Zagreb - Abbey Travel, Ireland


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Welcome to Zagreb


Zagreb, capital of Croatia, is the country's economic centre and gateway to Western Europe. The city is sited on the slopes of Medvednica Mountain along the banks of the Sava River, in the northern part of Croatia.

The core of Zagreb consists of the Gornji grad (Upper Town) and Donji grad (Lower Town). The Upper Town is home to the well-preserved medieval city, known as Gradec and Kaptol, while the residential area covers the southern slopes of the Medvednica Mountains. Since the 1950s the city has grown appreciably to the south of the Sava River, and the main industrial area is in the southeast.

Besides being a commercial hub Zagreb is a tourist centre, and a popular international conference venue, with a history dating back nearly a thousand years. It is rich in historical monuments, museums and galleries, has modern shops, restaurants, sport and recreation facilities and a good transport infrastructure. Its attractions are largely historical, dating from the Palaeolithic Veternica Cave, through Roman culture and the fascinating medieval old town.

Zagreb is well-situated to explore the picturesque medieval towns of northern Croatia, including Samobor, Vrbovec, and Karlovac. There are also nearby hiking opportunities on Medvednica Mountain, which casts its 3,280 foot (1,000m) shadow over the city.

Information & Facts


The climate of Zagreb is continental, with four separate seasons. Summers are hot and dry, and winters are cold. The average temperature in winter is 34°F (1°C) and the average temperature in summer is 68°F (20°C). The end of May, particularly, gets very warm, with temperatures rising to the mid-80sºF (30°C) and up. Snowfall is common in the winter months, from December to March, and rain and fog are common in autumn (October to December).

Getting Around

Zagreb has a compact city centre with all the main sights and places of interest for visitors in close proximity to the major hotels. Walking is therefore a good option for getting around in Zagreb. Those who need to travel further afield can make use of the highly efficient tram system, which has frequent services throughout the city connecting bus and train stations and the main square, Trg Bana Josipa Jelacica. Four tram routes also operate throughout the night. Tickets for tram rides must be bought at newspaper kiosks, singly or in packs of 10. Each ticket gives you 90 minutes of travel, starting from when you first climb aboard and validate the ticket in a machine. The alternative public transport is public buses. Particularly useful is the inexpensive bus connection to the airport from the city centre. There is a plentiful supply of taxis in Zagreb, particularly at major hotels and the airport. Fares are negotiable.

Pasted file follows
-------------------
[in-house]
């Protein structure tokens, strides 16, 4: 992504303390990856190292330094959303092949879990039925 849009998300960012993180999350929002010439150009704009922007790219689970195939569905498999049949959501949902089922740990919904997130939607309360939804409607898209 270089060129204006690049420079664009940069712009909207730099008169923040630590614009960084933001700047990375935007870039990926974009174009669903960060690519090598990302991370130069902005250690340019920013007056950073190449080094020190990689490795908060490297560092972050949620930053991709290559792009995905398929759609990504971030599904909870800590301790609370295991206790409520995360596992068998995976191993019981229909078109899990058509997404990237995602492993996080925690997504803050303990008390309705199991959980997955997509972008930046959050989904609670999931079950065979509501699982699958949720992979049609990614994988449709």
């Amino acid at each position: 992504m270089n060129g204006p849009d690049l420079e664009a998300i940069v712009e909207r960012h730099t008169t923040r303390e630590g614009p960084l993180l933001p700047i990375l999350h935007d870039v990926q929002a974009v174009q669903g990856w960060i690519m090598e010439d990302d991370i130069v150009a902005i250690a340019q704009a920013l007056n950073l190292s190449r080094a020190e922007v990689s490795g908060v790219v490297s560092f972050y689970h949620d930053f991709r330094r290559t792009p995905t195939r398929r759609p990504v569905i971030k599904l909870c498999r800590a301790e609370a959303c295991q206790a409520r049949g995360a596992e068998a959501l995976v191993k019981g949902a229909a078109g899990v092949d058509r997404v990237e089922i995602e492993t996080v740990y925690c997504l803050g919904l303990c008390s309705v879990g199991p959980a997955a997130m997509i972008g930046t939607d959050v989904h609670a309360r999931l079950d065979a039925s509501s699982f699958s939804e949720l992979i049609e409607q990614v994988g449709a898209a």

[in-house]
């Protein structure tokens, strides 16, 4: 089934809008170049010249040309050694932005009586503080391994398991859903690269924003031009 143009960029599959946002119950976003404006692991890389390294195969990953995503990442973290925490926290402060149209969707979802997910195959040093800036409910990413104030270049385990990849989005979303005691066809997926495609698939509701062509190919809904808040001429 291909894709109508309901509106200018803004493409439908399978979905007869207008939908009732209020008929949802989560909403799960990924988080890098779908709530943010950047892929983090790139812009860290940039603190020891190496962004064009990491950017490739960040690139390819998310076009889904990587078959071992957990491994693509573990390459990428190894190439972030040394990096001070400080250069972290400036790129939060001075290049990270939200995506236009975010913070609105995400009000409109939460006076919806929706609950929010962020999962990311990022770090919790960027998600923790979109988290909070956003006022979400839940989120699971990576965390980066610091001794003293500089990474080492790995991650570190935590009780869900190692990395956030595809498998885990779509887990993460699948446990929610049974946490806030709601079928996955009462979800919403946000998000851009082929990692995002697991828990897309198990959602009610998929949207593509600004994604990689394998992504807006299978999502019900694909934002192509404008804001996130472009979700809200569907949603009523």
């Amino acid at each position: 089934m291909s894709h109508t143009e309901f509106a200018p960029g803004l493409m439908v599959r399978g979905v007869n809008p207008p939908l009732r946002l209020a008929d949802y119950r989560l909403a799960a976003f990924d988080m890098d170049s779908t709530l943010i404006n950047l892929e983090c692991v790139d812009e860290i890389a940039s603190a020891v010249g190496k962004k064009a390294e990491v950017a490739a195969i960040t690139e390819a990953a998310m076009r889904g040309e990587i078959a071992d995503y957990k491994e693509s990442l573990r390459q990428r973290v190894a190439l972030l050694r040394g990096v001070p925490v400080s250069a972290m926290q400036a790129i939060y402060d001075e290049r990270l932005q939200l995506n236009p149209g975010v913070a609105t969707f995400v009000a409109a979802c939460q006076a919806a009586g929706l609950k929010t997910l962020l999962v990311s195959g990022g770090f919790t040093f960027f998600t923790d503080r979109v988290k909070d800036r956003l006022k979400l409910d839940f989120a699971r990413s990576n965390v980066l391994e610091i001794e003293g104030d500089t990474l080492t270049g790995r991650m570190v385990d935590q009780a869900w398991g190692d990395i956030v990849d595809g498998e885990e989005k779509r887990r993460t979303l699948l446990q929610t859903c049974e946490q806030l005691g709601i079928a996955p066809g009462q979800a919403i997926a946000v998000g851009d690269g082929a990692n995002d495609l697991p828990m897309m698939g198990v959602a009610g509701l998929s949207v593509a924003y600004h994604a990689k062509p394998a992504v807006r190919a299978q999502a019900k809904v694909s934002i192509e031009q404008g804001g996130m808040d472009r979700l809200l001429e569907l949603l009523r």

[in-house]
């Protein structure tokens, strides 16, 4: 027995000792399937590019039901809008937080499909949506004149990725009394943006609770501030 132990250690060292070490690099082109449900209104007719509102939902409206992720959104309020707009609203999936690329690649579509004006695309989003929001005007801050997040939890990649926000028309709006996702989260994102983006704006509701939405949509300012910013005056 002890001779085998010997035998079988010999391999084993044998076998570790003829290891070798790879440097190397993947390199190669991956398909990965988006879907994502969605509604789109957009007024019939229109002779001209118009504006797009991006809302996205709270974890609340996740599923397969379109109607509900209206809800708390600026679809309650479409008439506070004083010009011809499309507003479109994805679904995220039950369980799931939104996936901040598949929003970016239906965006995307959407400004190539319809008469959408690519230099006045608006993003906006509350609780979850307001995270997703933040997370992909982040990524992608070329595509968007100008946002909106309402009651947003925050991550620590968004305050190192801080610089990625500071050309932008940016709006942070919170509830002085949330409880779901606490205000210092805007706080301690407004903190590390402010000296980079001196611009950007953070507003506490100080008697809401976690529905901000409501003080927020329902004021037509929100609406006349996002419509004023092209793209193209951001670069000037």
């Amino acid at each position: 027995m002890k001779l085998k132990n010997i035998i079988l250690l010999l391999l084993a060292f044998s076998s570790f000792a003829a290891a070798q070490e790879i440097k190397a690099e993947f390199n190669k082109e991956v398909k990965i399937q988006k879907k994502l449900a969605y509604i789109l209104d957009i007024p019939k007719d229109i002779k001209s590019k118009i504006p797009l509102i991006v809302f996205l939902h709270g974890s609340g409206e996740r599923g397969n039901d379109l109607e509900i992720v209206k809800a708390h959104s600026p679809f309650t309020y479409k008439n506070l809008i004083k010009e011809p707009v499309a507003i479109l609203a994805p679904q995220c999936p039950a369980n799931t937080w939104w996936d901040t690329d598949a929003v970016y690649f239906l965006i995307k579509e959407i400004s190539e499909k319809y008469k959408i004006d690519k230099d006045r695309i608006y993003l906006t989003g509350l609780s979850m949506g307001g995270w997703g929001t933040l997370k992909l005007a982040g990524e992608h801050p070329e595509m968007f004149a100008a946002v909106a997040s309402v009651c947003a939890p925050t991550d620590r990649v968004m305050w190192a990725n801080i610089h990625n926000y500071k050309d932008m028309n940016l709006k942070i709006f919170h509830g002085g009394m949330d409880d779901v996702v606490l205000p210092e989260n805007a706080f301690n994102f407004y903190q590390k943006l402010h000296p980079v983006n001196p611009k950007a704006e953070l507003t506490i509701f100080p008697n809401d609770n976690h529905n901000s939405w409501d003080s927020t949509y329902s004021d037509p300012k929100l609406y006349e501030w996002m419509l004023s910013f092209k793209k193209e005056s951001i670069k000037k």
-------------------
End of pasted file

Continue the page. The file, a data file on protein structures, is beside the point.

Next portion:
The official language is Croatian.

The official unit of currency is the Kuna (HRK). One Kuna is divided into 100 Lipa. ATMs are plentiful throughout the country and banks, authorised bureaux de change, post offices or most hotels will exchange foreign currency or travellers cheques. Banks open Monday to Saturday and some banks also open on Sundays in the main cities. Major credit cards are widely accepted at the main hotels and restaurants, and may be used to draw cash from ATMs, which are widely available throughout the country.

Local time is GMT +1 (GMT +2 from last Sunday in March to the last Sunday in October).

Near the village of Scitarjevo, close to Zagreb, are the remains of the ancient Roman town of Andautonia, which have been excavated and provide a fascinating tourist attraction. Andautonia was a prominent administrative, economic, cultural and religious centre about 400 years ago. Archaeologists are still excavating the site, but at the Andautonia Archaeological Park visitors can view a 26,910 square foot (2,500 sq m) area of the Roman City including parts of the main street, city baths, colonnades and side streets. Tourists can also visit the present-day village of Scitarjevo, which offers examples of typical rural farms with their characteristic wooden houses.